As we have previously held, “an occasional willingness to participate in juvenile programming” does not necessarily support a conclusion that continued attempts at placement in juvenile programming are appropriate. In re Welfare of P.C.T., 823 N.W.2d 676, 683 (Minn. App. 2012), review denied (Minn. Feb. 19, 2013). In P.C.T., the district court heard expert testimony that, although the juvenile was a high risk to engage in future violence, it was “reasonable” to expect that programming would significantly lower this risk and that the juvenile's recent success in placement showed that he was amenable to treatment in a structured setting. Id. at 681. The district court concluded that this evidence supported EJJ. Id. On appeal, our court reversed the district court's conclusion, stating “it was clear error to conclude that the few examples of [the juvenile's] participation in programming ․ constituted clear and convincing evidence that public safety would be served by placing respondent in juvenile programming.” Id. at 683-84.
The disputed issue with this factor is not whether H.B. might benefit from programming were he to actually take part and complete it. Rather, the disputed issue is whether programming as part of EJJ serves public-safety interests rather than adult certification. The record reflects that H.B. has a long history of unsuccessful programming, including absconding from programming, and there was no evidence presented that participation in this programming would serve the interests of public safety. Therefore, the district court's determination that participation by H.B. in future programming as part of EJJ rather than adult certification serves the interests of public safety is clearly erroneous. This factor favors adult certification.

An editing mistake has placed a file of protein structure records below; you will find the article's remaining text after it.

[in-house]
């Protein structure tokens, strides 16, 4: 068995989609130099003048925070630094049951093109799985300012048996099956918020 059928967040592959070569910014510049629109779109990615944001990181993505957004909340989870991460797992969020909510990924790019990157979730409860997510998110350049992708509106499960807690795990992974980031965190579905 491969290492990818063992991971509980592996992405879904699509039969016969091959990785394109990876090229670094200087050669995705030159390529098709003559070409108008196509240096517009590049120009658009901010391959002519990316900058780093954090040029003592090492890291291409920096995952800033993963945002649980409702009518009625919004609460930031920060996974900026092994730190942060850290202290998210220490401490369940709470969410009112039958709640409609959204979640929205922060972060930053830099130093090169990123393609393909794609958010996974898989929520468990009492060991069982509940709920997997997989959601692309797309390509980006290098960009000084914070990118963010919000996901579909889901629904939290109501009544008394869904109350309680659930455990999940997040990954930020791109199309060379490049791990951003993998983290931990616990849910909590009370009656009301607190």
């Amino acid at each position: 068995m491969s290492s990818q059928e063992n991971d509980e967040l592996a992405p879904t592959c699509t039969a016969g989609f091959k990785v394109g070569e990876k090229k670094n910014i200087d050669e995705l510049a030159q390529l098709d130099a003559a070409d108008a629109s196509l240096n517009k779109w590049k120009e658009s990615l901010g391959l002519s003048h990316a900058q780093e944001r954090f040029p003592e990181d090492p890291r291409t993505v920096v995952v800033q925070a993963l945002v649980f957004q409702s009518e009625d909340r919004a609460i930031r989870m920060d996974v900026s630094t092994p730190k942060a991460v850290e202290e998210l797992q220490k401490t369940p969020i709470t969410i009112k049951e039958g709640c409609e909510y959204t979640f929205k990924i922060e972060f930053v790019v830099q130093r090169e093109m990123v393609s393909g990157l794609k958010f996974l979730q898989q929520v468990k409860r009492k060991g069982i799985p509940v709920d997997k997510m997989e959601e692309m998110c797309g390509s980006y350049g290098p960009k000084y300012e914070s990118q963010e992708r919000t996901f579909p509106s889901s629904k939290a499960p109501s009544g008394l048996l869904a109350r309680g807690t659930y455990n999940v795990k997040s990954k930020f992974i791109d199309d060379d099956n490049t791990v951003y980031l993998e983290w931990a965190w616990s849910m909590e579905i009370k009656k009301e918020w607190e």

E. Adequacy of Punishment
The district court next considered factor five, “the adequacy of the punishment or programming available in the juvenile justice system.” Minn. Stat. § 260B.125, subd. 4(5).
The district court recognized that, if certified as an adult and found guilty, H.B. would be subject to a presumptive sentence of 306 months in prison for the second-degree murder charge and 48 months in prison for the first-degree burglary charges. The district court also found that H.B. would be subject to EJJ for “approximately 48 months” if adult certification was denied.
The district court found that 48 months is “woefully inadequate” punishment for second-degree murder but concluded that EJJ “offer[s] the best chance of protecting public safety” and that, therefore, this factor favored EJJ. It reasoned that EJJ would provide H.B. a “meaningful” opportunity for rehabilitation and that the “combination of trauma-informed treatment in a secure facility, transitional programming, intense probationary supervision, and the threat of a stayed adult sentence is more likely to protect the public in the long-term than long-term confinement in adult prison.”